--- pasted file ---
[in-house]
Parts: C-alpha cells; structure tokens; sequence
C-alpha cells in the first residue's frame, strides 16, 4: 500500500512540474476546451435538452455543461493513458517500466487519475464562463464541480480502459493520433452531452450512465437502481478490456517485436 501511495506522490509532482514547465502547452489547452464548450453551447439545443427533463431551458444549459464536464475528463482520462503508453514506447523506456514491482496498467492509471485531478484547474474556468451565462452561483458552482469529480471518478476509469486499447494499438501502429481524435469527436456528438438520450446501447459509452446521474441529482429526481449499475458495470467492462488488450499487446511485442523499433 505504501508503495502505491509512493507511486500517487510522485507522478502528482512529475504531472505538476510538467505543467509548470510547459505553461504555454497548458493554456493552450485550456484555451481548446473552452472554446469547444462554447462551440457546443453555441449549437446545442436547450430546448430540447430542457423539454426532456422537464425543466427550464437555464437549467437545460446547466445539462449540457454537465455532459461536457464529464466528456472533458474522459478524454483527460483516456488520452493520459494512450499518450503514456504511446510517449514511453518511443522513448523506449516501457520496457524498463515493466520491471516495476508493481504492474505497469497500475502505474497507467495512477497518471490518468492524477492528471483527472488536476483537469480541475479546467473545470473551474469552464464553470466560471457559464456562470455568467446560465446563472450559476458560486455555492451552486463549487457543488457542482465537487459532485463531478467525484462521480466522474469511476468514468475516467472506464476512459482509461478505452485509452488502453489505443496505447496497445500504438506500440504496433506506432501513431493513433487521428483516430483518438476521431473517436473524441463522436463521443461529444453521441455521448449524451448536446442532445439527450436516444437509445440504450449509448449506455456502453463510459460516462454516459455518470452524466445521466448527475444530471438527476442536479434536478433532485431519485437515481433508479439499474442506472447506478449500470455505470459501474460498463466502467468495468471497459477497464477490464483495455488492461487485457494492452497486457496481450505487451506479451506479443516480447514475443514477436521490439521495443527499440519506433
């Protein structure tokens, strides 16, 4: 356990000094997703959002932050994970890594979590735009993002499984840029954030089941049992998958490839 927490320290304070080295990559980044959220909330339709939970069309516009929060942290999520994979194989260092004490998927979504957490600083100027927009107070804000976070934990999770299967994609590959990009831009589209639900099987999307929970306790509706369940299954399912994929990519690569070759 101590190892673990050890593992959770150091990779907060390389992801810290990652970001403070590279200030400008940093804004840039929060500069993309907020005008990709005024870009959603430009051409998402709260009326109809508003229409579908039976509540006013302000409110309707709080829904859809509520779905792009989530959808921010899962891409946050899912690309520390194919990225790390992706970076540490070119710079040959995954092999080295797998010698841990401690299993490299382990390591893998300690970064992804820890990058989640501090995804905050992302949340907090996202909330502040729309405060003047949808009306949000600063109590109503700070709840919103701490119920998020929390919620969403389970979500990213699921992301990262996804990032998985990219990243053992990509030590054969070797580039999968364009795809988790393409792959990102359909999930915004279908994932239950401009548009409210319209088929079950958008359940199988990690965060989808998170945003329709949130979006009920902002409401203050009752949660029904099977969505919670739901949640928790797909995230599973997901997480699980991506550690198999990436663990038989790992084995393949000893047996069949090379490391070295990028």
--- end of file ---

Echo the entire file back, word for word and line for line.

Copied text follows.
[in-house]
Parts: C-alpha cells; structure tokens; sequence
C-alpha cells in the first residue's frame, strides 16, 4: 500500500512540474476546451435538452455543461493513458517500466487519475464562463464541480480502459493520433452531452450512465437502481478490456517485436 501511495506522490509532482514547465502547452489547452464548450453551447439545443427533463431551458444549459464536464475528463482520462503508453514506447523506456514491482496498467492509471485531478484547474474556468451565462452561483458552482469529480471518478476509469486499447494499438501502429481524435469527436456528438438520450446501447459509452446521474441529482429526481449499475458495470467492462488488450499487446511485442523499433 505504501508503495502505491509512493507511486500517487510522485507522478502528482512529475504531472505538476510538467505543467509548470510547459505553461504555454497548458493554456493552450485550456484555451481548446473552452472554446469547444462554447462551440457546443453555441449549437446545442436547450430546448430540447430542457423539454426532456422537464425543466427550464437555464437549467437545460446547466445539462449540457454537465455532459461536457464529464466528456472533458474522459478524454483527460483516456488520452493520459494512450499518450503514456504511446510517449514511453518511443522513448523506449516501457520496457524498463515493466520491471516495476508493481504492474505497469497500475502505474497507467495512477497518471490518468492524477492528471483527472488536476483537469480541475479546467473545470473551474469552464464553470466560471457559464456562470455568467446560465446563472450559476458560486455555492451552486463549487457543488457542482465537487459532485463531478467525484462521480466522474469511476468514468475516467472506464476512459482509461478505452485509452488502453489505443496505447496497445500504438506500440504496433506506432501513431493513433487521428483516430483518438476521431473517436473524441463522436463521443461529444453521441455521448449524451448536446442532445439527450436516444437509445440504450449509448449506455456502453463510459460516462454516459455518470452524466445521466448527475444530471438527476442536479434536478433532485431519485437515481433508479439499474442506472447506478449500470455505470459501474460498463466502467468495468471497459477497464477490464483495455488492461487485457494492452497486457496481450505487451506479451506479443516480447514475443514477436521490439521495443527499440519506433
């Protein structure tokens, strides 16, 4: 356990000094997703959002932050994970890594979590735009993002499984840029954030089941049992998958490839 927490320290304070080295990559980044959220909330339709939970069309516009929060942290999520994979194989260092004490998927979504957490600083100027927009107070804000976070934990999770299967994609590959990009831009589209639900099987999307929970306790509706369940299954399912994929990519690569070759 101590190892673990050890593992959770150091990779907060390389992801810290990652970001403070590279200030400008940093804004840039929060500069993309907020005008990709005024870009959603430009051409998402709260009326109809508003229409579908039976509540006013302000409110309707709080829904859809509520779905792009989530959808921010899962891409946050899912690309520390194919990225790390992706970076540490070119710079040959995954092999080295797998010698841990401690299993490299382990390591893998300690970064992804820890990058989640501090995804905050992302949340907090996202909330502040729309405060003047949808009306949000600063109590109503700070709840919103701490119920998020929390919620969403389970979500990213699921992301990262996804990032998985990219990243053992990509030590054969070797580039999968364009795809988790393409792959990102359909999930915004279908994932239950401009548009409210319209088929079950958008359940199988990690965060989808998170945003329709949130979006009920902002409401203050009752949660029904099977969505919670739901949640928790797909995230599973997901997480699980991506550690198999990436663990038989790992084995393949000893047996069949090379490391070295990028």